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‘I need a pastor for the restaurant industry. Are you interested?’

Big Table founder answers call —1001 Seed Grant will help develop pilot program for bible studies in bars.

November 4, 2013

Kevin Finch caring for food service industry around the Big Table

Louisville

In September 2008, pastor Kevin Finch preached his final sermon at First Presbyterian Church in Spokane, Washington. With tears in his eyes, Finch, who had been moonlighting as a restaurant critic, told the congregation he was resigning to start a new ministry with those he’d come to love in the food service industry.

The next day the stock market began to drop. On Friday he went to his wife, Karen, to see whether he should try to get his job back. “I was worried,” he says. “So many people who liked my idea and were planning on supporting the ministry were taking huge hits financially. I had three kids to support.” Karen told him, “Kevin, you’ve been called by God; if you run out of money in two to three months, you can always find a job selling cars.”

Her words kept him grounded. He began to remember how God had led him to this point—what the senior pastor had said when he tried to create a hybrid position as part-time associate at the church and part-time pastor to the restaurant workers. “He basically said: ‘Kevin, you have to make a decision. We need a full-time associate. It sounds like what you’re dreaming about also requires a full-time person.’ ’’

Did it ever. Big Table began with a simple concept. It would care for food service workers, with no strings attached, by hosting multicourse meals every eight weeks. At the end of the meal, a simple question would be asked: “Who do you know in the industry that is hurting?” Big Table would then do its best to meet that need.

Five years later they are getting calls for help daily, not just from Spokane but from throughout the state (including Seattle). In August 2013, Big Table received a 1001 Seed Grant ($7,500) from the Presbyterian Mission Agency to help it pilot a program offering Bible studies in a bar. “Talking about what they believe in a bar is fairly natural for them,” says Finch. “We’re going to try to create groups, led by food service workers, where anyone can talk about a given scripture—what it means and . . . how they would obey it.”

Volunteer and culinary instructor Curtis Smith serves the fourth course to two guests at a Big Table dinner.

How did Big Table start?

I began to notice how isolated the food service industry is, which impacts an incredible number of people. [It’s the largest industry in the country.] They tend to work when most people are off or sleeping. They spend most of their time with each other. They’re not very connected to anyone else in the community.

The industry has a high rate of drug and alcohol abuse, divorce and broken relationships, with a huge numbers of ex felons, who can’t pass a background check. . . . I began to wonder, “Who is caring for these people who have incredible need behind their smiles?”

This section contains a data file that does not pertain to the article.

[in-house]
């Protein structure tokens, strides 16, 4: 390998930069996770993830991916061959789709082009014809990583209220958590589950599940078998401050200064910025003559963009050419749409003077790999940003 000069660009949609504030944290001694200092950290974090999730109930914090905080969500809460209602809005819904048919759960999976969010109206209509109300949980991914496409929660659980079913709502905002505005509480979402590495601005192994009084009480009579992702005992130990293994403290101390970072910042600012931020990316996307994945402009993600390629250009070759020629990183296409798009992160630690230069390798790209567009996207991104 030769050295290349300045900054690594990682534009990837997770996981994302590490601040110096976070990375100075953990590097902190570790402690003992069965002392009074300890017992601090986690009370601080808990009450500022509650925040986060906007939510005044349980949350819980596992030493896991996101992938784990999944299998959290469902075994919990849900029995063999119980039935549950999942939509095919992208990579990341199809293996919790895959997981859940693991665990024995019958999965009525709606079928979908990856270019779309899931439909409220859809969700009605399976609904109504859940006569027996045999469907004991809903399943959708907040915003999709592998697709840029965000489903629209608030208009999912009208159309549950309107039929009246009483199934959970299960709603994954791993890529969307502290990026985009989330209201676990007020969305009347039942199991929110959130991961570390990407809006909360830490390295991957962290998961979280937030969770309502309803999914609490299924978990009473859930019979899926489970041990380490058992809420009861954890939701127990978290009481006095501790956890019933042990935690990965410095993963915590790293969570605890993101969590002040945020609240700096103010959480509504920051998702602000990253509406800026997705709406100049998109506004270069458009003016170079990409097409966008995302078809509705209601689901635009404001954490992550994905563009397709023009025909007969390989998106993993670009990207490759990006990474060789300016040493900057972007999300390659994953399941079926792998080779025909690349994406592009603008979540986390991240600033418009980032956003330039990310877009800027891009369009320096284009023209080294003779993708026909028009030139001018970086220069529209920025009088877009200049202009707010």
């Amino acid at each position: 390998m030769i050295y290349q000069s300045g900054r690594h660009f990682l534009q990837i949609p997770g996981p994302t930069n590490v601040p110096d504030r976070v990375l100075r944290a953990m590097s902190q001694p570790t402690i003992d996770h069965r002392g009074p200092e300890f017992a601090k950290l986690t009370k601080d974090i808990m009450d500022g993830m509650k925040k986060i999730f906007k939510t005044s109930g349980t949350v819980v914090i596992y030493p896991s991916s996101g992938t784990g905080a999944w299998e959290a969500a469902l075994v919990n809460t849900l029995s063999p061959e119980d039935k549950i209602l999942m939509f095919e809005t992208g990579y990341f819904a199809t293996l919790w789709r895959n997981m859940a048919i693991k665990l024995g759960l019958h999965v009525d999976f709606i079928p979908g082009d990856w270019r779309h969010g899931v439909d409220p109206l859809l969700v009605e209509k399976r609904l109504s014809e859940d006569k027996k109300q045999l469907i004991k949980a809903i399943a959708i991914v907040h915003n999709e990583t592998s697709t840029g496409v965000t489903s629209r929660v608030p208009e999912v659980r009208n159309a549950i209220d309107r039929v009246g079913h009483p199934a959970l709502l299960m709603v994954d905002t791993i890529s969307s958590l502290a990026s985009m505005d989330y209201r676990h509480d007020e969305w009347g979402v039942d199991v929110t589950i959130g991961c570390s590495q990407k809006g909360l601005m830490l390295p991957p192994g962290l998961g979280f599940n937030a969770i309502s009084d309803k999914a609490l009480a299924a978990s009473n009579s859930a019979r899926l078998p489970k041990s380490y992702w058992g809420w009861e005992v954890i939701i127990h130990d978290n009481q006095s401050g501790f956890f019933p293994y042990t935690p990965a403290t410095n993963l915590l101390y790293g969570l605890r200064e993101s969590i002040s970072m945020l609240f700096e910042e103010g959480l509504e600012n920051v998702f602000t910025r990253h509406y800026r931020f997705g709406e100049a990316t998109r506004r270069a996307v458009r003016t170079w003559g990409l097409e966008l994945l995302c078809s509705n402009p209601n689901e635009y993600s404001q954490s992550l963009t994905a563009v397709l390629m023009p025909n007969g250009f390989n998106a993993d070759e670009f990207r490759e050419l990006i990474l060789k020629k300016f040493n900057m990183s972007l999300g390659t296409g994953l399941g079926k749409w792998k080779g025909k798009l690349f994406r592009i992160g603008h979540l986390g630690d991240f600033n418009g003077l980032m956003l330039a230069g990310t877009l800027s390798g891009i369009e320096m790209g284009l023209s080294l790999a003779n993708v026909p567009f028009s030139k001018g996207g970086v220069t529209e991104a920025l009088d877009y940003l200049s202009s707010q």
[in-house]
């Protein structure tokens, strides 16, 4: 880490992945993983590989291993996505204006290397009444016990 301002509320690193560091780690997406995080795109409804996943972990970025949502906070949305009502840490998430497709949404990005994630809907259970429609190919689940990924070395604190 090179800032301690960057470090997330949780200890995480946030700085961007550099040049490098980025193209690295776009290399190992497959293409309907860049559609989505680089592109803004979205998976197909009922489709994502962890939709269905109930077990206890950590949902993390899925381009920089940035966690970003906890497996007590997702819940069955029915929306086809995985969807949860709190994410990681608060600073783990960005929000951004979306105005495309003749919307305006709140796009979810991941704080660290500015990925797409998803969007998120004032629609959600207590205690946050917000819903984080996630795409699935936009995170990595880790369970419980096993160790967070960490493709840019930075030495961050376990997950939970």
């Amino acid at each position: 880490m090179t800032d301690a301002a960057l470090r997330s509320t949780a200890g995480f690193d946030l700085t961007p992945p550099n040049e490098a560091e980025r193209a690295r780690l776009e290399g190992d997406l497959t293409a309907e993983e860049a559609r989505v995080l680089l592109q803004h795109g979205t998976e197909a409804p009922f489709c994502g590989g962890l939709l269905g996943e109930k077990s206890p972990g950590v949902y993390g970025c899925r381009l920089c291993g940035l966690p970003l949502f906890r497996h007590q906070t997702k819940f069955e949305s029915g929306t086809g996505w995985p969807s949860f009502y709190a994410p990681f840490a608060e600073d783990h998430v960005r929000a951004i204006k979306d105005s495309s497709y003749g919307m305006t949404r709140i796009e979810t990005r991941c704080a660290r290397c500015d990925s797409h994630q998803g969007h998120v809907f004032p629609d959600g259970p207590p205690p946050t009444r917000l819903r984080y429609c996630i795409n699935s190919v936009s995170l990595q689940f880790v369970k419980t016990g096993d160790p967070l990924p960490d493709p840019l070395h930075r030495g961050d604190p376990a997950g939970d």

What happened next?

By 2006 I’d discovered there wasn’t a single non-profit focused on this vast industry. I began dreaming of what a ministry like this might look like. In November at 2 am I sat up straight in bed, listening. “Was it an audible voice that woke me? Or was it in my head? “Kevin, I need a pastor for the restaurant industry. Are you interested?” I said, “They don’t want a pastor. [As a restaurant critic, when Finch told them he was a pastor, the table would clear.] What would that look like?” At that moment, it was as if someone turned on a light. A Bible was open in front of me to Acts chapter 2. What I saw was, “They ate together, if anyone had a need they cared for each other,” and then, “The Lord added daily to their number.” Then I heard: “That’s how you pastor—feed them, care for them. Then watch what I’m going to do.”

What have you learned in all of this?

God always gets there first. It goes back to the beginning at our first dinner. We asked folks, “Who’s hurting?” God was helping us set up a relational screening system. Folks in the industry know who has a legitimate need and who knows how to work the system. Instead of filling out a bunch of forms or launching an inquisition, we can go to the person and say, “We heard you need this; how can we help?” This gives the Holy Spirit an opportunity to work in their lives; plus it protects their dignity—they didn’t have to ask for it.

Big Table has cared for many people—any one experience stand out?

In 2011 a restaurant owner wanted us to help their bartender, Nicole, a single mom with three children. Her car had no reverse and a convertible top that wouldn’t go up. I thought, “God, where am I going to get a car?” Two days later my brother-in-law in Seattle says, “Kevin, we’ve got a used car we were going to donate to a charity over here but wanted to check with you first to see if you could use it.”

We gave Nicole the car, establishing a relationship with her. Eventually she said, “If Christianity is about people like you, I need to reconsider my views.” I want to be careful in how I say this— because God wants us to care for every person, with no strings attached—but Nicole is a believer now.  (See more of Nicole's story —and other moments of Big Table care—on YouTube.)

I tell people at Big Table dinners . . . that I’m available if they have spiritual questions. Then I say: “I’d love to talk to you whether you’re atheist, agnostic, or have been burned by the church. We’re about creating community here. All of you are welcome here, no matter what."

  1. Posted this link on facebook and basically challenged my community (foodies and event-lovers, all) to think about ways we could be inspired by Big Table. Way to go, Finch!!!!

    by Rev. Kelly Hostetler

    November 4, 2013

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